US 5274234 A
An electric field having a strength of approximately 15 V/nm is applied between a tungsten tip and a metallic substrate. Concomitantly, the tip is heated to a temperature less than the bulk melting temperature of the tungsten tip. Atoms at the surface of the tip move and form a pyramidal protrusion of nanometer scale on the tip. Topmost atoms on the protrusion are charged and form a coherent beam useful for writing atomic scale structures on the substrate.
1. A method of writing atomic scale structures on a metallic substrate, comprising the steps of:
(a) positioning a tip constituted of a metallic material at a distance from the metallic substrate, said tip having a radius no greater than 100 nanometers;
(b) applying an electric field of strength greater than 1 V/nm between the tip and substrate, and concomitantly heating the tip to a temperature less than the bulk melting temperature of the tip material to cause atoms at the surface of the tip to move and form a pyramidal protrusion of nanometer scale on the tip; and
(c) increasing the field strength until a topmost atom on the protrusion is charged, thereby forming a coherent writing beam of charged particles.
2. The method according to claim 1, wherein the tip material is tungsten, and wherein the heating step is performed at about 1500° K., and wherein the applying step is performed at about 12-15 v/nm.
The possibility of obtaining sources of metallic ions of atomic dimensions has been investigated by E. W. Mueller and T. T. Tsong. Progress in Surface Science, Vol. 1, pag. 1 (1974) but its physical realization has not been possible up to now. When a large electric field (a few tens of volt per nanometer) is applied to a metallic surface the phenomena of metallic ion evaporation by field is observed. However at low temperatures (liquid nitrogen (LN)) the number of emitted ions is very small due to the fact that the surface diffusion is small and the beam although originated in a single atomic site is not useful. If the temperature is increased too much the ions come out from many sites and the beam is not coherent and not focussed. At higher temperatures, near to the bulk temperature of melting of the material, the metal became liquid and a beam of ions of macroscopic dimensions can be obtained, with the characteristics of a hydrodynamic fluid. This is the basis of the beams used now a days and are known as Taylor cones (G. I. Taylor, Proc. Roy. Soc. London A313, 453 , (1969)).
The present invention relates to the observation of two phenomena with important technological repercussions. First it is shown that by an applied electric field to a metal it is possible to obtain a liquid of the last layer of atoms of the surface at temperatures much lower that the bulk melting temperature. This implies that instead of having a three dimensional fluid we have a one dimensional liquid outer layer of atoms. At the same time protusions are formed and are cooled down. By changing the field polarity of the applied electric field it is obtained a focussed and coherent electron beam. This can be used as a electron gun of high brightness and stability in an electron microscope. The procedure for this is the field electron emission.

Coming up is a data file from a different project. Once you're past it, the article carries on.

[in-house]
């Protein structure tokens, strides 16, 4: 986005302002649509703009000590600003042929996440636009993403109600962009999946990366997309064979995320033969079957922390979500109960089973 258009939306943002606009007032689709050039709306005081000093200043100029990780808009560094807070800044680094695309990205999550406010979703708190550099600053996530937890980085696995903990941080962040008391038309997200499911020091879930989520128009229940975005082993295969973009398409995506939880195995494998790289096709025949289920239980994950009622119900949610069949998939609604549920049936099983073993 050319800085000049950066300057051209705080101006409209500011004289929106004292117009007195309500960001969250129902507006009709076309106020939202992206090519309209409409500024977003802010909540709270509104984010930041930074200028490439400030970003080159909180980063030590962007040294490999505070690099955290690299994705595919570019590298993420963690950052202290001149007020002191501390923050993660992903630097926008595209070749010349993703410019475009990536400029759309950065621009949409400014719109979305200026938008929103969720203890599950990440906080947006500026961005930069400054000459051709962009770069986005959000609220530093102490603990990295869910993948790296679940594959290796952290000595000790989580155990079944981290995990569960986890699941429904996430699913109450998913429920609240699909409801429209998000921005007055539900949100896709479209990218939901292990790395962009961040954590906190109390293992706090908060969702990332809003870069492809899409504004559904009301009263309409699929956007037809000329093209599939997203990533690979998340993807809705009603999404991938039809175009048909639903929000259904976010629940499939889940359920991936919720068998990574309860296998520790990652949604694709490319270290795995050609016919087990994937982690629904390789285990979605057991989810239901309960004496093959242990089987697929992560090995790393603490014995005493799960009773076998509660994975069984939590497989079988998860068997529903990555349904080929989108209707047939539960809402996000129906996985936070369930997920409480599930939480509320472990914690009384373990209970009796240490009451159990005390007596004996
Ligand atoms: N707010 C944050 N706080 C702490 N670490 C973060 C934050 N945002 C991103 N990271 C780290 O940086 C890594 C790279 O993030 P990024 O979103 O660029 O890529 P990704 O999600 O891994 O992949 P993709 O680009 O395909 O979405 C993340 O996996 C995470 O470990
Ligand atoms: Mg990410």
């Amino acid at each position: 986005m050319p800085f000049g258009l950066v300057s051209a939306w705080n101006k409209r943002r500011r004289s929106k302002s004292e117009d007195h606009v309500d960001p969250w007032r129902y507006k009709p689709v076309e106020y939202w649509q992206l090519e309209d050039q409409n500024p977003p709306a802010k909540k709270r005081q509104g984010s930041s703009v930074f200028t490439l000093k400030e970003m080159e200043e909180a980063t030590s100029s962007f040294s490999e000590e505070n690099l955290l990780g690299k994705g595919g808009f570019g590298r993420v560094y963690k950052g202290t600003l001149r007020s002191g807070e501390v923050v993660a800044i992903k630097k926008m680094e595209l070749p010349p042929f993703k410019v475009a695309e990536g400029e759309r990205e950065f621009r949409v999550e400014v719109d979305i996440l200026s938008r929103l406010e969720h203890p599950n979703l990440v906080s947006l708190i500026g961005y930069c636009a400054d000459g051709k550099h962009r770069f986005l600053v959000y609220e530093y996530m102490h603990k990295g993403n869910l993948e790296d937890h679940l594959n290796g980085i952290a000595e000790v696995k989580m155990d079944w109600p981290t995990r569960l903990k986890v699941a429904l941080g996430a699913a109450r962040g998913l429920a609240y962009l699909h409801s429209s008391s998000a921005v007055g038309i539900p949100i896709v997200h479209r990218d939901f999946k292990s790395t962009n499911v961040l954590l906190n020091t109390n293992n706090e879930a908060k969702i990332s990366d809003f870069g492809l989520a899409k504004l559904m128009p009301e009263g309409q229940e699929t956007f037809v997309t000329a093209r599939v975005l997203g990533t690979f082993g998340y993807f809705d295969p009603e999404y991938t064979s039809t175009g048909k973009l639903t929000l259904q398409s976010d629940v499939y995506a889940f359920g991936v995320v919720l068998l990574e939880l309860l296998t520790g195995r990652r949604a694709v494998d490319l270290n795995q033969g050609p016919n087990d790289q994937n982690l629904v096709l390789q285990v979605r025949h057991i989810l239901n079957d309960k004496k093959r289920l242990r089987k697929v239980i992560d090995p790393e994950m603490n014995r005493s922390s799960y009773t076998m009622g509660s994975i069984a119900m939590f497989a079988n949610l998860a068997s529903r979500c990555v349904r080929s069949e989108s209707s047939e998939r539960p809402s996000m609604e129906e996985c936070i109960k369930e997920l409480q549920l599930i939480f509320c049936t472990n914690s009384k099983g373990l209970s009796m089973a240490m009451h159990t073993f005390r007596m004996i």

FIG. 1 is an electrical schematic for performing the instant invention;
FIG. 2 is an enlarged view of the tip formed during use of the invention;
FIG. 3 is an enlarged view showing an ion beam emitted from the tip of FIG. 2;
FIG. 4 is an enlarged view showing an electron beam emitted from the tip of FIG. 2; and
FIG. 5 is a series of enlarged views showing the formation of the tip of FIG. 2.
In this invention we prove and have verified experimentally the points described previously. The experiments have been performed in the setup of FIG. 1 in a field emission microscope that it is coupled to a field ion microscope. It has been carried out to control all parameters in ultrahigh vacuum at 10-11 Torr. The microscope images are taken at LN to have atomic resolution. The system used is a tungsten (W) tip 10 obtained from a fine W wire. The reason to use this tip of approximately 100 nm radius is to have the field necessary for the functioning of the device. To sharpen the tip to form protrusions 20 we use the technique known as thermal sharpening in ultra high vacuum, rising the temperature up to 3000K, as it is done by Vu Thien Binh, J. Microscopy 152, 355 (1988). To obtain the desired temperature in the experiment, once the tip is sharpened, it is heated in a Joule loop 12. The emission of ions is visualized by means of a channel plate 14 coupled to a flourescent screen 16. The images are registered in a video camera that permits the ulterior image treatment.
Once we have prepared a well clean W tip, we proceed by scanning the physical parameters of field and temperature. Notice that temperature increases the diffusion in all the metallic body conforming the tip, while the electric field only does that at the surfaces because it is screened in the surface layer of atoms. It is found that at 1500K and for a field of 12 to 15 V/nm in the fluorescent screen bright points appear when the field polarity is to extract ions. It is observed a beam of ions focussed to 3° and with a current of approximately 105 ions/second. This implies that the surface is melted because to keep the beam in time atoms have to diffuse to the surface with a least a surface diffusion coefficient of 10-5 cm2 /second. This is the indication of surface melting. The interesting thing is that only the last layer of surface atoms can be melted because the applied electric field can not penetrate in the surface sublayers. The experiments have been repeated many times and are completely reproducible. The phenomena also takes place with gold tips and should be applicable to other metals.